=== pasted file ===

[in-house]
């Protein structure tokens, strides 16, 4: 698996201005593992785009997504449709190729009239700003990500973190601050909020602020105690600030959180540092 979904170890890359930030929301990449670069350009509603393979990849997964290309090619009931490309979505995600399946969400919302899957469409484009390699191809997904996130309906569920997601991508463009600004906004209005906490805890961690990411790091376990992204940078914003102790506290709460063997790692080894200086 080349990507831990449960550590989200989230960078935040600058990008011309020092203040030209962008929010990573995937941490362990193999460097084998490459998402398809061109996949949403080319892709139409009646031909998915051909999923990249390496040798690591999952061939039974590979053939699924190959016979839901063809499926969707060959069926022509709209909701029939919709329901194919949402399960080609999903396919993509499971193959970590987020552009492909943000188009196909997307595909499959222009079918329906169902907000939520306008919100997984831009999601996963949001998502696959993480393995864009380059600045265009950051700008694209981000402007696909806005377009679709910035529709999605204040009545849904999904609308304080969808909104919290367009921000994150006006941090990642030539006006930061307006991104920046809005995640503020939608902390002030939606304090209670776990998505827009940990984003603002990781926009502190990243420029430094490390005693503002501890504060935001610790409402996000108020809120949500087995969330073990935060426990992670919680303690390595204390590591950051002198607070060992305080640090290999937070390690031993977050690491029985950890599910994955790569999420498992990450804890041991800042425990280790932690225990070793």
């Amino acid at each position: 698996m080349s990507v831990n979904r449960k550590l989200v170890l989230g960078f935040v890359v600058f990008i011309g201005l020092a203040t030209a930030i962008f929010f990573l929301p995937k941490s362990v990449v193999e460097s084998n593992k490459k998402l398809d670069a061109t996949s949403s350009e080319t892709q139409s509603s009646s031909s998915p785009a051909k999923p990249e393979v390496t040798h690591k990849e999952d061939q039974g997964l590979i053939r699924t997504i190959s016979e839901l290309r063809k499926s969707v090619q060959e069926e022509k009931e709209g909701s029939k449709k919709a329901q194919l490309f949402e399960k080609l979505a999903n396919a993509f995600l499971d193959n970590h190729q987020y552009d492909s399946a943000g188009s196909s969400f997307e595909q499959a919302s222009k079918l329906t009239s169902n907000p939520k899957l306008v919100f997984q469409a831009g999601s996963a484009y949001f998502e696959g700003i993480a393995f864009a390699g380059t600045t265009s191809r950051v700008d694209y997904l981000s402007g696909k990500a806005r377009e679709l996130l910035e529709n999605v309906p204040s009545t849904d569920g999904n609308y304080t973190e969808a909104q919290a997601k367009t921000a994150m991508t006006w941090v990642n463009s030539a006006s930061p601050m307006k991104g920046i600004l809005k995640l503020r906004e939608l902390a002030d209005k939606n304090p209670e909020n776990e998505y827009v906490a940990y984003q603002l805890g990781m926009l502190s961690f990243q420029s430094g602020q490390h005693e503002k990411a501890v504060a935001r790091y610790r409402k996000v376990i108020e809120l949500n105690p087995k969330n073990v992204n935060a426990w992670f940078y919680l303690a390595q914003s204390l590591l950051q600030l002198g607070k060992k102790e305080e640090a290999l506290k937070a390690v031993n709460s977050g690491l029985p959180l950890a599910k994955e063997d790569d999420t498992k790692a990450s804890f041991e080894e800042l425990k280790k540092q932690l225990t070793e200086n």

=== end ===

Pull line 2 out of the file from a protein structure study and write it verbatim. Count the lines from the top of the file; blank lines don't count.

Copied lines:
């Protein structure tokens, strides 16, 4: 698996201005593992785009997504449709190729009239700003990500973190601050909020602020105690600030959180540092 979904170890890359930030929301990449670069350009509603393979990849997964290309090619009931490309979505995600399946969400919302899957469409484009390699191809997904996130309906569920997601991508463009600004906004209005906490805890961690990411790091376990992204940078914003102790506290709460063997790692080894200086 080349990507831990449960550590989200989230960078935040600058990008011309020092203040030209962008929010990573995937941490362990193999460097084998490459998402398809061109996949949403080319892709139409009646031909998915051909999923990249390496040798690591999952061939039974590979053939699924190959016979839901063809499926969707060959069926022509709209909701029939919709329901194919949402399960080609999903396919993509499971193959970590987020552009492909943000188009196909997307595909499959222009079918329906169902907000939520306008919100997984831009999601996963949001998502696959993480393995864009380059600045265009950051700008694209981000402007696909806005377009679709910035529709999605204040009545849904999904609308304080969808909104919290367009921000994150006006941090990642030539006006930061307006991104920046809005995640503020939608902390002030939606304090209670776990998505827009940990984003603002990781926009502190990243420029430094490390005693503002501890504060935001610790409402996000108020809120949500087995969330073990935060426990992670919680303690390595204390590591950051002198607070060992305080640090290999937070390690031993977050690491029985950890599910994955790569999420498992990450804890041991800042425990280790932690225990070793």